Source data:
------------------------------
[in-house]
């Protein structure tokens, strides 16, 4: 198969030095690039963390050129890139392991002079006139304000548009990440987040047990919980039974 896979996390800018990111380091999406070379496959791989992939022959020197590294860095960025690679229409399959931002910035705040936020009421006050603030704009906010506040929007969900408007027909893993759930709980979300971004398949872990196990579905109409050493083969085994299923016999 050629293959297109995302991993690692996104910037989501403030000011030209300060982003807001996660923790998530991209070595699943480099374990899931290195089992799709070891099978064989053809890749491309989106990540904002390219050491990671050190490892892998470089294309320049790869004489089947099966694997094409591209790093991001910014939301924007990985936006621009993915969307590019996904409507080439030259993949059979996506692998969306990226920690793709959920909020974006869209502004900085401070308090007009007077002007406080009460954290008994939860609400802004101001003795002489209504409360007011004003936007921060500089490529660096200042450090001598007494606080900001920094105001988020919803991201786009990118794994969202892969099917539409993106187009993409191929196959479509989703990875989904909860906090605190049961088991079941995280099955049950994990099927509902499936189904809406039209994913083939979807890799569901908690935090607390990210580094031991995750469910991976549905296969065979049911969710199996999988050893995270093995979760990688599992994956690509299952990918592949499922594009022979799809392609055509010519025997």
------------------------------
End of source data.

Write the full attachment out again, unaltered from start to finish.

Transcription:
[in-house]
């Protein structure tokens, strides 16, 4: 198969030095690039963390050129890139392991002079006139304000548009990440987040047990919980039974 896979996390800018990111380091999406070379496959791989992939022959020197590294860095960025690679229409399959931002910035705040936020009421006050603030704009906010506040929007969900408007027909893993759930709980979300971004398949872990196990579905109409050493083969085994299923016999 050629293959297109995302991993690692996104910037989501403030000011030209300060982003807001996660923790998530991209070595699943480099374990899931290195089992799709070891099978064989053809890749491309989106990540904002390219050491990671050190490892892998470089294309320049790869004489089947099966694997094409591209790093991001910014939301924007990985936006621009993915969307590019996904409507080439030259993949059979996506692998969306990226920690793709959920909020974006869209502004900085401070308090007009007077002007406080009460954290008994939860609400802004101001003795002489209504409360007011004003936007921060500089490529660096200042450090001598007494606080900001920094105001988020919803991201786009990118794994969202892969099917539409993106187009993409191929196959479509989703990875989904909860906090605190049961088991079941995280099955049950994990099927509902499936189904809406039209994913083939979807890799569901908690935090607390990210580094031991995750469910991976549905296969065979049911969710199996999988050893995270093995979760990688599992994956690509299952990918592949499922594009022979799809392609055509010519025997």